energy seen on stage was any indication, there will be many
more books to come.
State University professor Dr. Patsy Perritt delivered the
2001 Ezra Jack Keats Lecture. Her slide presentation, "Learning
to See," was designed to teach people to see what is truly
behind an illustration. She conveyed the importance of examining
an illustration with the full realization of what is before
us. Not only does the illustrator have something to add to
the story, we must also realize what we bring to the illustration
ourselves, for our own experiences color everything we see.
A striking remark made by Dr. Perritt was that, unfortunate
though it is, book illustrations are often the only artwork
that some children may ever see. Because of this, excellent
illustration in children's books is a necessity. Dr. Perritt
discussed balance, clarity, color, texture, and rhythm in
illustrations, giving examples of each in children's books.
She challenged everyone in the audience to become visually
literate so that the powerful combination of words, illustration,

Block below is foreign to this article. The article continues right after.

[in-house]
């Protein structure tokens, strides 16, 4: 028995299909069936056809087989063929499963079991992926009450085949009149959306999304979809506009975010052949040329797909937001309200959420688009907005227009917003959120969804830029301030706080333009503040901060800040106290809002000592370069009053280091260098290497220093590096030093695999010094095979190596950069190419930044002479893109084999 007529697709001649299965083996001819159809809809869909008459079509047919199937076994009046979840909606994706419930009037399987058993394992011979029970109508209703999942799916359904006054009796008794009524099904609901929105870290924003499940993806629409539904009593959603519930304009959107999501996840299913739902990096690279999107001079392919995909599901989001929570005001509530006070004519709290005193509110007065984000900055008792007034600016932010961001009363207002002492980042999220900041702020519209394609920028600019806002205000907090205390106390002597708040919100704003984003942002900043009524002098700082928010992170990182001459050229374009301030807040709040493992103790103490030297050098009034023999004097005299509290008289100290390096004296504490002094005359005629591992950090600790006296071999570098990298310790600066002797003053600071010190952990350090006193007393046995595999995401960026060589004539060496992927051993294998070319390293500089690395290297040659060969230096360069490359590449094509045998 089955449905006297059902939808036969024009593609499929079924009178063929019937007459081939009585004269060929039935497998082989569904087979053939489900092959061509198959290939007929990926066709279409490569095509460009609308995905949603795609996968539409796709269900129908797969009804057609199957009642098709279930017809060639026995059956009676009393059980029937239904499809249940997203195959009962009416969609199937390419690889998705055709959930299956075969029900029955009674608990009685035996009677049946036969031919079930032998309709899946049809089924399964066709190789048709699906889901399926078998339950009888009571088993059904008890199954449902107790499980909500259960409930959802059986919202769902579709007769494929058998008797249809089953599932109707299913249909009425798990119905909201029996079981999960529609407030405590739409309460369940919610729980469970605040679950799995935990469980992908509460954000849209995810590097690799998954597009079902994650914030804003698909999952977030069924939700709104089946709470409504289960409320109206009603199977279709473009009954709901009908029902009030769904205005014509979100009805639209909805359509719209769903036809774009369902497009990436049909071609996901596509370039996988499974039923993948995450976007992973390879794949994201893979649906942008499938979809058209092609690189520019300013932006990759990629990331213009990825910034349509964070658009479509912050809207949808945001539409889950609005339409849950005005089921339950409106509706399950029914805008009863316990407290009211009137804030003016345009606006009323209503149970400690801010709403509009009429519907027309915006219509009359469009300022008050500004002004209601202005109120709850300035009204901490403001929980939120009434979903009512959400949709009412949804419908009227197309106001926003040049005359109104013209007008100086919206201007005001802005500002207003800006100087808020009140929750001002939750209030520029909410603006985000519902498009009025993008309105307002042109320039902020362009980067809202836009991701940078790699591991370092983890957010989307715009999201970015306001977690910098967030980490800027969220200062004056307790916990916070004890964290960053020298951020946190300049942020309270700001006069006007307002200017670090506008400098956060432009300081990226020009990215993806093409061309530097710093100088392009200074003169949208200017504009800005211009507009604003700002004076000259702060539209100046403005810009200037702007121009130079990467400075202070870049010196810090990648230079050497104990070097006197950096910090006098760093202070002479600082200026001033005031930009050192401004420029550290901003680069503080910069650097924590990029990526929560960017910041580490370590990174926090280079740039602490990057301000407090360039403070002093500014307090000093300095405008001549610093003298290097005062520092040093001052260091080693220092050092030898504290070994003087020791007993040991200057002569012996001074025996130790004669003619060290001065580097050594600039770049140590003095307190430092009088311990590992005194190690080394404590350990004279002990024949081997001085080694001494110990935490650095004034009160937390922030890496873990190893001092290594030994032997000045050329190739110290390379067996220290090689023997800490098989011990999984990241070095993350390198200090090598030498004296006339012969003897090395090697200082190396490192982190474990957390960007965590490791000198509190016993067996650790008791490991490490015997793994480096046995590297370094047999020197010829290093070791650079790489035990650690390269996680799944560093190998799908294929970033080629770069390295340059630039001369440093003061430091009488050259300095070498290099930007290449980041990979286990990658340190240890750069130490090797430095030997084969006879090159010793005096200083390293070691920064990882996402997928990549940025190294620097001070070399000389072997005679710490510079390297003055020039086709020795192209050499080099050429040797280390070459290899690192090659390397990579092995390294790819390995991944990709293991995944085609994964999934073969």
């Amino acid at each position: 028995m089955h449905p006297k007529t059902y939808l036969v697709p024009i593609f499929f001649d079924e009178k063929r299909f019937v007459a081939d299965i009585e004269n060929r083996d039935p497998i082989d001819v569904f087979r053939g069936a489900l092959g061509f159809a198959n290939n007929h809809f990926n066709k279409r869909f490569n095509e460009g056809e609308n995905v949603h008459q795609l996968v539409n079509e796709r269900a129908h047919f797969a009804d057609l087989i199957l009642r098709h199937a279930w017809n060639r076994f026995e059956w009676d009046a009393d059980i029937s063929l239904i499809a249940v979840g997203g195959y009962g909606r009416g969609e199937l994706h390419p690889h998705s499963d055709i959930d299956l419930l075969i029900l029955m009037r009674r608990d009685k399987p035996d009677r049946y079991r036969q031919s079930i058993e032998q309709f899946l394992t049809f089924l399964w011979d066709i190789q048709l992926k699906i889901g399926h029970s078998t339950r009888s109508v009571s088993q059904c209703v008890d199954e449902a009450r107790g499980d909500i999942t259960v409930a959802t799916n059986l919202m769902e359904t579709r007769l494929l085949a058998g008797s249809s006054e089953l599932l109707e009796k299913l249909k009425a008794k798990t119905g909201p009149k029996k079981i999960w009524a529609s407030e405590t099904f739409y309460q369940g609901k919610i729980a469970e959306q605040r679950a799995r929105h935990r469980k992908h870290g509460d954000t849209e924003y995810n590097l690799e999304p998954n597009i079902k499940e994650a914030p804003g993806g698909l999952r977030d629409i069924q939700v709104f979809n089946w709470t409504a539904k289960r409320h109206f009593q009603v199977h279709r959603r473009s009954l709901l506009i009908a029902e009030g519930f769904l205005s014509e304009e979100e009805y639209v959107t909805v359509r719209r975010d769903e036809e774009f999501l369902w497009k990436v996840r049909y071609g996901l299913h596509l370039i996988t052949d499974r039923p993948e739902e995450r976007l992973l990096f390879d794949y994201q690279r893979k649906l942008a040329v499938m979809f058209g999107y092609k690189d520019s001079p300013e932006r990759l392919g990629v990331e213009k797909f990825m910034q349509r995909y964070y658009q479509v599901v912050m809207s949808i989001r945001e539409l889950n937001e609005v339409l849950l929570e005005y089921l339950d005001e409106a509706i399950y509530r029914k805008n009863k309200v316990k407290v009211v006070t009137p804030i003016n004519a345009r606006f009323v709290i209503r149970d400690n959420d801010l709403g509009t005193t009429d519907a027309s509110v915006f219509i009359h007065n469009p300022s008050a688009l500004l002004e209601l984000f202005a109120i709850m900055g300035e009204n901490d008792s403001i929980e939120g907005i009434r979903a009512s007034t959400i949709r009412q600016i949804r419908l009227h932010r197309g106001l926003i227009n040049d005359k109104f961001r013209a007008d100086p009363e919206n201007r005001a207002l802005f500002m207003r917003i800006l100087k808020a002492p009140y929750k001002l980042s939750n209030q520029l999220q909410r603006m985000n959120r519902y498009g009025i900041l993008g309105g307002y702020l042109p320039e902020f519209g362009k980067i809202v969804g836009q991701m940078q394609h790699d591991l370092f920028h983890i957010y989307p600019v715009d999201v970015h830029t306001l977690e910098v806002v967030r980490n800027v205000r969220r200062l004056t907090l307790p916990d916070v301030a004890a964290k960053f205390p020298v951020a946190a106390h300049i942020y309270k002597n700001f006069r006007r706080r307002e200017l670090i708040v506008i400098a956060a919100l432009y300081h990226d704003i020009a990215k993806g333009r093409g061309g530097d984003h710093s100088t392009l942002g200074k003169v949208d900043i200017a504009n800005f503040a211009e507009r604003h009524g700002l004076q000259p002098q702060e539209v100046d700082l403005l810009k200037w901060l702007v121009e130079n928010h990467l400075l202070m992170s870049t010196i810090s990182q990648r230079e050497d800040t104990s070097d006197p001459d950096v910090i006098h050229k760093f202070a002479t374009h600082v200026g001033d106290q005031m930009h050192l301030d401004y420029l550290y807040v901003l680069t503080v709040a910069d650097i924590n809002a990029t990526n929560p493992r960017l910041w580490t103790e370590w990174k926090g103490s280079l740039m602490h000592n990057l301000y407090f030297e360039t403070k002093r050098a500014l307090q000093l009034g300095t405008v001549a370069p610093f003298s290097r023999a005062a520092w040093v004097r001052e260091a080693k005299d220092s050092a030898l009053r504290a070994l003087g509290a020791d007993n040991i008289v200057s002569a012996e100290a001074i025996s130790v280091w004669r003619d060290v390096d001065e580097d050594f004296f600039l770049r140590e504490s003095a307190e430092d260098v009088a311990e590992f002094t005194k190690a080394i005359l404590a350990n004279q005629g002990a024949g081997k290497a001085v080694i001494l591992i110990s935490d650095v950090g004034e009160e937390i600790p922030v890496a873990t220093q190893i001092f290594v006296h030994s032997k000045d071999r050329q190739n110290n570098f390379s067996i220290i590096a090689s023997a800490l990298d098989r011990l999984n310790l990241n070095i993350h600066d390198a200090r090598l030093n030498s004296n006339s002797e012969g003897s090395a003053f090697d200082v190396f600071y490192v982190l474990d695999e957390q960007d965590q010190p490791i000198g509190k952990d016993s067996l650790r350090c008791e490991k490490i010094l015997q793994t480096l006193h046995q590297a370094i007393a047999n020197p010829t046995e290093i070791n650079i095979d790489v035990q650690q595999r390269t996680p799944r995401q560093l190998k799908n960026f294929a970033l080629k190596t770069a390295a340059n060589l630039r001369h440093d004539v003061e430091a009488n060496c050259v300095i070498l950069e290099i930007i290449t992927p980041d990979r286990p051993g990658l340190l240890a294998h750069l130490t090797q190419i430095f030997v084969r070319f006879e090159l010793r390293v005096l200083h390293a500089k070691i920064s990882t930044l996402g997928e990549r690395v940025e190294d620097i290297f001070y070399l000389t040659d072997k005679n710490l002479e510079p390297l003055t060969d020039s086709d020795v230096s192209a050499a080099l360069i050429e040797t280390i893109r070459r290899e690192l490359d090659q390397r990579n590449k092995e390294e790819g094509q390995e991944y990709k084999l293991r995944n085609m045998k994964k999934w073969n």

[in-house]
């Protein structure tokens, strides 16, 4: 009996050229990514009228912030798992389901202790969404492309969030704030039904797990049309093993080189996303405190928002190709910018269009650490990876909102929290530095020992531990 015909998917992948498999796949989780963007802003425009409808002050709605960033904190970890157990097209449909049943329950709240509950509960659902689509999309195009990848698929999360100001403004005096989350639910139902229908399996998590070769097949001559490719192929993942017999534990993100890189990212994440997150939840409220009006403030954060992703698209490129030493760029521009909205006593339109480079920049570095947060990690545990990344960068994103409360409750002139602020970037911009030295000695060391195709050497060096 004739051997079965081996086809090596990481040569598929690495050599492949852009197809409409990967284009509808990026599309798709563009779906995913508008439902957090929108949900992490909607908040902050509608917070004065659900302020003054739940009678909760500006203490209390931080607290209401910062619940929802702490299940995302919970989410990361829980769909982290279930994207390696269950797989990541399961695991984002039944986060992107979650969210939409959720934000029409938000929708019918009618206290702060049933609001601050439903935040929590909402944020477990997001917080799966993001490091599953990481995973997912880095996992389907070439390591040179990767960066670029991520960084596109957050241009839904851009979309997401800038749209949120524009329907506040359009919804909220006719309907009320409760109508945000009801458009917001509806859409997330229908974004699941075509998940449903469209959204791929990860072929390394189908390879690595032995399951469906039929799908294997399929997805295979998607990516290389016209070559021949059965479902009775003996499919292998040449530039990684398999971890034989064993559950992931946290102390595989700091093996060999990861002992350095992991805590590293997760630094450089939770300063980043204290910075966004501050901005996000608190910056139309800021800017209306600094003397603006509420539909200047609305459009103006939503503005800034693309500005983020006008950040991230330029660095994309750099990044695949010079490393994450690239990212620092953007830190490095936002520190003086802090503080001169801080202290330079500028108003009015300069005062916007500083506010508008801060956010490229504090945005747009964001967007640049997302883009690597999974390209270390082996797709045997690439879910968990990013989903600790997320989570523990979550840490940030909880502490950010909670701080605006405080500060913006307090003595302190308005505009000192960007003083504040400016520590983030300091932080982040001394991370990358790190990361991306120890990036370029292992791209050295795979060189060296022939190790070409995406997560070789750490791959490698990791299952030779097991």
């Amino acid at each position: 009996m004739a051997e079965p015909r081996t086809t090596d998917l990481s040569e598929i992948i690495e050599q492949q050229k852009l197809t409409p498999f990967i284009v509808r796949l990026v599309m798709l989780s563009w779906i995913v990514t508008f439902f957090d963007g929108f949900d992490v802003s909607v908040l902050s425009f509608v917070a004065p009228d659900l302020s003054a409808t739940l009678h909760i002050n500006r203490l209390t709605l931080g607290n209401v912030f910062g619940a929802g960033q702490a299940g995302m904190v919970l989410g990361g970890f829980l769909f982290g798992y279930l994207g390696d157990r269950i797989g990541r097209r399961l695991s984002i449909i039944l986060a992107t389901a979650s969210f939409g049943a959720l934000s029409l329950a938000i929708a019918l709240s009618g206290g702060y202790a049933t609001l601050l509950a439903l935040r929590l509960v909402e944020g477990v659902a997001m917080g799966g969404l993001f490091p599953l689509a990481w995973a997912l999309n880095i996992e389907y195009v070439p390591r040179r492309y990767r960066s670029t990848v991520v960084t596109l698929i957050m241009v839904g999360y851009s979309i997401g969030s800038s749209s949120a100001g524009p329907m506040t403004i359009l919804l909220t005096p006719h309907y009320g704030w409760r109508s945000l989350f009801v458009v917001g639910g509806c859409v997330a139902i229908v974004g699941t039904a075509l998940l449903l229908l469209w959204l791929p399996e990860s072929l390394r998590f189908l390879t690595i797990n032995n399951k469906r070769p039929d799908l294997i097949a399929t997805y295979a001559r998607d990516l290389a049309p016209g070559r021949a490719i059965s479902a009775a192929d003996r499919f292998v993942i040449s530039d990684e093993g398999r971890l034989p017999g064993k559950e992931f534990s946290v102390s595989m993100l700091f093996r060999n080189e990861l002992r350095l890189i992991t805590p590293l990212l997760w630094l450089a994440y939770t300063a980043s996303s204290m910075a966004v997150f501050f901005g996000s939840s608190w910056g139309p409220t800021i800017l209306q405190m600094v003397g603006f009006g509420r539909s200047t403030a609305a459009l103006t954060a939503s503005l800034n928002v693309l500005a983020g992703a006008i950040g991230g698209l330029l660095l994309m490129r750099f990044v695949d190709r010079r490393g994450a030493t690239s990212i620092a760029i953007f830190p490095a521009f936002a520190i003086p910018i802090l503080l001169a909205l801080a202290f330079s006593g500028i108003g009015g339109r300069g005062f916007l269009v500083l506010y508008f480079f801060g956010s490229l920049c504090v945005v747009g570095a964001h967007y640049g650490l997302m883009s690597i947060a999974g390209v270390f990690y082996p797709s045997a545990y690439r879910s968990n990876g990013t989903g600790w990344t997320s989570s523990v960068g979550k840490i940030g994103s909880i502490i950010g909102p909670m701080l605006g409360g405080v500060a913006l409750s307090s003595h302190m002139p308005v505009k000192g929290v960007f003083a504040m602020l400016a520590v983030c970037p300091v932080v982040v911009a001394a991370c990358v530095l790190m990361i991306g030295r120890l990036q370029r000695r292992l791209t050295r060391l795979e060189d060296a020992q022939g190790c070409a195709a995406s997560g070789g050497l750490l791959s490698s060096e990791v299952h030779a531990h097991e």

and design can be fully understood.
Levi Adoff, son of Virginia Hamilton and poet Arnold Adoff,
was the featured speaker at Thursday's luncheon. Filling in
for his father, who was recovering from back surgery, Mr.
Adoff first read familiar poems written by his father. He
then read several poems from his first book, to be published
in fall 2002. Mr. Adoff currently has two other books that
are in various stages of completion. Participants were quite
receptive to his poems, and a great future in writing is predicted
for this second generation poet.
was delighted with Chuck Galey's pre-Festival seminar, "The
Illustrator as Storyteller." Galey, a graphic designer living
in Jackson, Mississippi, has illustrated the covers of more
than thirty books, the most familiar being for R. L. Stine's
Fear Street series and several of Beverly Cleary's
titles. He can now add children's book illustrator to his
list of accomplishments with the September 2001 publication
of Jazz Cats, written by David Davis. Galey instructed
those attending on the various mediums used by artists, showing
the varying viscosity and transparency of oils, acrylics,
gouache, and watercolors and then moving on to pastel and
graphite pencils. He demonstrated the different abilities
of each medium and showed how various children's illustrators
have used these differences to express the story in their
Children's Book Festival was indeed fortunate to have hosted
such a group of talented and delightful speakers. Participants
received a rare treat and left the festival with a greater
enthusiasm to spread the pleasure of reading children's literature.
Mark your calendars for April 3-5, 2002, and join us at next
year's Children's Book Festival when our Medallion winner
will be author/illustrator Rosemary Wells.